Reading, aims and purposes
We read for the pleasure of it. At bottom, there's no other reason to do it. If reading is eating vegetables, and vegetables are an un-integrated side element of one's diet included only for nebulous reasons of promoting good health, then the enterprise is doomed. Many other pleasant and edifying pastimes exist, and there's no shame in preferring one of them.
Pleasure is not a sufficient reason to read. It can serve as a worthwhile guidepost in youth and in full maturity, but it can be deceptive. We read those books that do not come naturally to us, all the better to expand the range of future reading; there is no pleasure so delightful as realizing a previously foreclosed world has now opened. (I hestitate to say this because it can give off the wrong impression, but I go back to Zola and Anthony Powell and Márias because I find them to be relatively easy, which is not, I gather, the general feeling about any of them as writers. Difficult for me is Pynchon and the bleeding edge of experimental fiction, Thomas Bernhard and the like.) Reading also can claim the results ascribed to it: we read to learn, we read to see the ways in which other people are different, we read to see the ways in which we are the same. Those who write will read to pilfer tricks and techniques.
I have always been an avid reader, but I became a more sophisticated reader in grad school. There I learned the fine art of reading a great deal of text at high speed with good retention; none of these are unusual skills, all of them are learnable through practice. Once one begins reading at that clip, a number of things become evident: I can read for structure, read for style, read with a knowledge of context, debate the minutiae of word choice and sentence construction. I learned, very importantly, that there is such a thing as reading too fast. I read texts somewhere between the death of the Author and the author's intention, with the knowledge of what it means to write, and how the practical limitations of assembling a long text manifest. When I turned these skills towards fiction, it made a substantial difference in the books I chose and how I approached them.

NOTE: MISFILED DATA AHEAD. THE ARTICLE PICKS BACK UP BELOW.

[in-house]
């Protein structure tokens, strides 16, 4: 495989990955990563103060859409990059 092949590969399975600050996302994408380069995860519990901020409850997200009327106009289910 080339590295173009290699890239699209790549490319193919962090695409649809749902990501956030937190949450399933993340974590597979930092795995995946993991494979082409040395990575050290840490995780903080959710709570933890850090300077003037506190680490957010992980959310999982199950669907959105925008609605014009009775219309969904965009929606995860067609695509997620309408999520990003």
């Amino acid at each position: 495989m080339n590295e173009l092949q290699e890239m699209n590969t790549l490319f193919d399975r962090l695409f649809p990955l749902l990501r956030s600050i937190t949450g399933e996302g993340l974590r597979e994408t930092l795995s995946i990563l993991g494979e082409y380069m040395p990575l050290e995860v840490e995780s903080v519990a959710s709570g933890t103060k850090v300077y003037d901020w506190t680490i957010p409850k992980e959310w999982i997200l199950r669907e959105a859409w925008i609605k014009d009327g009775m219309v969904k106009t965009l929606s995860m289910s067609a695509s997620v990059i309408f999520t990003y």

Reading is, then, not about identifying themes or motifs, identifying symbolism, and all the other things generally taught in high school English curricula. A book--true of fiction, true in its own way of theoretical and philosophical reflections in a number of fields--is more than this. If a work of art is good, it exceeds any of its individual elements. To reduce it to its individual components--assuming one has a complete list of them, an unlikely possibility--is like thinking that a finished recipe is the same as its ingredients. When they are pulled out of their context within the work as a whole, something is lost. Reading only for thematic content is the way that people surround themselves with a chorus of voices that agree with their biases, and allows the reader to brush aside any moments of unpleasantness a novel might bring; worse yet, it encourages people to select books to read based on whether they are likely to be agreeable.
Re-reading, aims and purposes
In my old teaching statements, I would sometimes include a paragraph about reading a text four times: once for class, once in the act of having the reading discussed in class, once to produce a paper, once again for the final exam. The idea was that one reading is insufficient: one can get first impressions and some crude idea of what is going on. The second allows the reader to see something of the structure of the whole and how that structure might illuminate the various parts of the text. The third and fourth readings allow one to begin looking at particular recurrent elements in the text. One re-reads, in other words, because new things appear with each subsequent reading. (An old professor of mine once proposed a course centered around Machiavelli's Prince, which would consist of reading The Prince and then a famous book-length commentary, then reading The Prince again, then another commentary, with the idea that whatever the book meant would change radically from beginning to end of the semester.) We accept this as a given with songs, tv shows, albums, movies: periodic or traditional or obsessive re-consumption is a given. Novels are often made an exception for the tremendous time investment involved, but in an age of auto-streaming 13-to-24 episode seasons of prestige drama, the idea of limited time looks like an excuse. Re-reading shows the ways in which we have changed over time, always a useful corrective to our feeling of one continuous and unbroken reality of the self.